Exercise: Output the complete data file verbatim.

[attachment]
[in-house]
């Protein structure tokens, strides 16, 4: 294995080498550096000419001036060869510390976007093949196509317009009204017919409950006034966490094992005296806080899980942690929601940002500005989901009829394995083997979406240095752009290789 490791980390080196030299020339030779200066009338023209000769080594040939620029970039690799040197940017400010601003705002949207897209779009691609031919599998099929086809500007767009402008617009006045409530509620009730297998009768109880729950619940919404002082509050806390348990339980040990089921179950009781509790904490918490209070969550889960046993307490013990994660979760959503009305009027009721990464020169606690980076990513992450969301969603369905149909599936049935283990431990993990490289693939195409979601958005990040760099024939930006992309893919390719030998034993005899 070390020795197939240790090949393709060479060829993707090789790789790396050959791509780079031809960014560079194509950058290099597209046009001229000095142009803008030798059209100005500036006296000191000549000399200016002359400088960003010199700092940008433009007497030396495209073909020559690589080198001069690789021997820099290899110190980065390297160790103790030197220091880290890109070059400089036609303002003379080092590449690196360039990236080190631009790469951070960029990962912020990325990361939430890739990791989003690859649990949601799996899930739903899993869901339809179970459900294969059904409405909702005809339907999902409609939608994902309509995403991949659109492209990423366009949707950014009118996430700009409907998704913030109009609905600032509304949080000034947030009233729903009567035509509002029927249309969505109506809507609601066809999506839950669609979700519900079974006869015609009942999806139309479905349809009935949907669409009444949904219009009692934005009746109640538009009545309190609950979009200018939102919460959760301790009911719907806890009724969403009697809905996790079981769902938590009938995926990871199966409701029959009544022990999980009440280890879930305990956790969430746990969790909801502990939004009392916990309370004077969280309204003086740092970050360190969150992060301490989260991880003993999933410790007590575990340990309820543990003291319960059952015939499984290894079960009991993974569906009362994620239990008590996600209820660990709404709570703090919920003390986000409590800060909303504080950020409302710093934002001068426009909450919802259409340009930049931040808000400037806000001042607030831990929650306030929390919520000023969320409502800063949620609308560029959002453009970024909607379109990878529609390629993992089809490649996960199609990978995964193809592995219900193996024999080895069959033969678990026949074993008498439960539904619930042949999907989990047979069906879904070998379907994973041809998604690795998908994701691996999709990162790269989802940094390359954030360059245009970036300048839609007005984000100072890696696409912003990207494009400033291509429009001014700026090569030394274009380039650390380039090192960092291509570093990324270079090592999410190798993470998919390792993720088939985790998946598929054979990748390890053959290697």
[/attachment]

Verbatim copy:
[in-house]
């Protein structure tokens, strides 16, 4: 294995080498550096000419001036060869510390976007093949196509317009009204017919409950006034966490094992005296806080899980942690929601940002500005989901009829394995083997979406240095752009290789 490791980390080196030299020339030779200066009338023209000769080594040939620029970039690799040197940017400010601003705002949207897209779009691609031919599998099929086809500007767009402008617009006045409530509620009730297998009768109880729950619940919404002082509050806390348990339980040990089921179950009781509790904490918490209070969550889960046993307490013990994660979760959503009305009027009721990464020169606690980076990513992450969301969603369905149909599936049935283990431990993990490289693939195409979601958005990040760099024939930006992309893919390719030998034993005899 070390020795197939240790090949393709060479060829993707090789790789790396050959791509780079031809960014560079194509950058290099597209046009001229000095142009803008030798059209100005500036006296000191000549000399200016002359400088960003010199700092940008433009007497030396495209073909020559690589080198001069690789021997820099290899110190980065390297160790103790030197220091880290890109070059400089036609303002003379080092590449690196360039990236080190631009790469951070960029990962912020990325990361939430890739990791989003690859649990949601799996899930739903899993869901339809179970459900294969059904409405909702005809339907999902409609939608994902309509995403991949659109492209990423366009949707950014009118996430700009409907998704913030109009609905600032509304949080000034947030009233729903009567035509509002029927249309969505109506809507609601066809999506839950669609979700519900079974006869015609009942999806139309479905349809009935949907669409009444949904219009009692934005009746109640538009009545309190609950979009200018939102919460959760301790009911719907806890009724969403009697809905996790079981769902938590009938995926990871199966409701029959009544022990999980009440280890879930305990956790969430746990969790909801502990939004009392916990309370004077969280309204003086740092970050360190969150992060301490989260991880003993999933410790007590575990340990309820543990003291319960059952015939499984290894079960009991993974569906009362994620239990008590996600209820660990709404709570703090919920003390986000409590800060909303504080950020409302710093934002001068426009909450919802259409340009930049931040808000400037806000001042607030831990929650306030929390919520000023969320409502800063949620609308560029959002453009970024909607379109990878529609390629993992089809490649996960199609990978995964193809592995219900193996024999080895069959033969678990026949074993008498439960539904619930042949999907989990047979069906879904070998379907994973041809998604690795998908994701691996999709990162790269989802940094390359954030360059245009970036300048839609007005984000100072890696696409912003990207494009400033291509429009001014700026090569030394274009380039650390380039090192960092291509570093990324270079090592999410190798993470998919390792993720088939985790998946598929054979990748390890053959290697």